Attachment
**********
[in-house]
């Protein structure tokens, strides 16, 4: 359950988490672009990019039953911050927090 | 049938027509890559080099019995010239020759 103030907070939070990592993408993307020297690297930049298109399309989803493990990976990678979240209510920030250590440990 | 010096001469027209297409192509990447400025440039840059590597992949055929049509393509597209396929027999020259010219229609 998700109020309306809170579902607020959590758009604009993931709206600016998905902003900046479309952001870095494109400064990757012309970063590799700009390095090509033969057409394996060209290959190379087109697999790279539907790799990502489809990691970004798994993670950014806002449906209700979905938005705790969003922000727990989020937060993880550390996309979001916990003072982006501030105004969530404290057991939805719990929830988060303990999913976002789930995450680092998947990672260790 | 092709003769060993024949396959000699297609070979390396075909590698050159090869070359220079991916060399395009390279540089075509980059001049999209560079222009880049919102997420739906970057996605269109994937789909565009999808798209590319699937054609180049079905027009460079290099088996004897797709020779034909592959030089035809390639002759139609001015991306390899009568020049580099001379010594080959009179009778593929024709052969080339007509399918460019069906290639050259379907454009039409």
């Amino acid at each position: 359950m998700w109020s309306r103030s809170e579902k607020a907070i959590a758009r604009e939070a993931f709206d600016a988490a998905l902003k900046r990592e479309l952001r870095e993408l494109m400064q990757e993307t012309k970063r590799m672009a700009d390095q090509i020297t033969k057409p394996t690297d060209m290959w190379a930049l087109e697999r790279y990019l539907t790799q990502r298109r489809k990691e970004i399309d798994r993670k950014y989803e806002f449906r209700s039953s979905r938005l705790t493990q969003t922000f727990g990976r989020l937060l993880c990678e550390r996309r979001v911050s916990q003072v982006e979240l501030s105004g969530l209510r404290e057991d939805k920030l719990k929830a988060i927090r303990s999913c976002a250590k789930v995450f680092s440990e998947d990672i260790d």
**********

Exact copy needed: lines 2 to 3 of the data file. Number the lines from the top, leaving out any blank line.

């Protein structure tokens, strides 16, 4: 359950988490672009990019039953911050927090 | 049938027509890559080099019995010239020759 103030907070939070990592993408993307020297690297930049298109399309989803493990990976990678979240209510920030250590440990 | 010096001469027209297409192509990447400025440039840059590597992949055929049509393509597209396929027999020259010219229609 998700109020309306809170579902607020959590758009604009993931709206600016998905902003900046479309952001870095494109400064990757012309970063590799700009390095090509033969057409394996060209290959190379087109697999790279539907790799990502489809990691970004798994993670950014806002449906209700979905938005705790969003922000727990989020937060993880550390996309979001916990003072982006501030105004969530404290057991939805719990929830988060303990999913976002789930995450680092998947990672260790 | 092709003769060993024949396959000699297609070979390396075909590698050159090869070359220079991916060399395009390279540089075509980059001049999209560079222009880049919102997420739906970057996605269109994937789909565009999808798209590319699937054609180049079905027009460079290099088996004897797709020779034909592959030089035809390639002759139609001015991306390899009568020049580099001379010594080959009179009778593929024709052969080339007509399918460019069906290639050259379907454009039409």
């Amino acid at each position: 359950m998700w109020s309306r103030s809170e579902k607020a907070i959590a758009r604009e939070a993931f709206d600016a988490a998905l902003k900046r990592e479309l952001r870095e993408l494109m400064q990757e993307t012309k970063r590799m672009a700009d390095q090509i020297t033969k057409p394996t690297d060209m290959w190379a930049l087109e697999r790279y990019l539907t790799q990502r298109r489809k990691e970004i399309d798994r993670k950014y989803e806002f449906r209700s039953s979905r938005l705790t493990q969003t922000f727990g990976r989020l937060l993880c990678e550390r996309r979001v911050s916990q003072v982006e979240l501030s105004g969530l209510r404290e057991d939805k920030l719990k929830a988060i927090r303990s999913c976002a250590k789930v995450f680092s440990e998947d990672i260790d």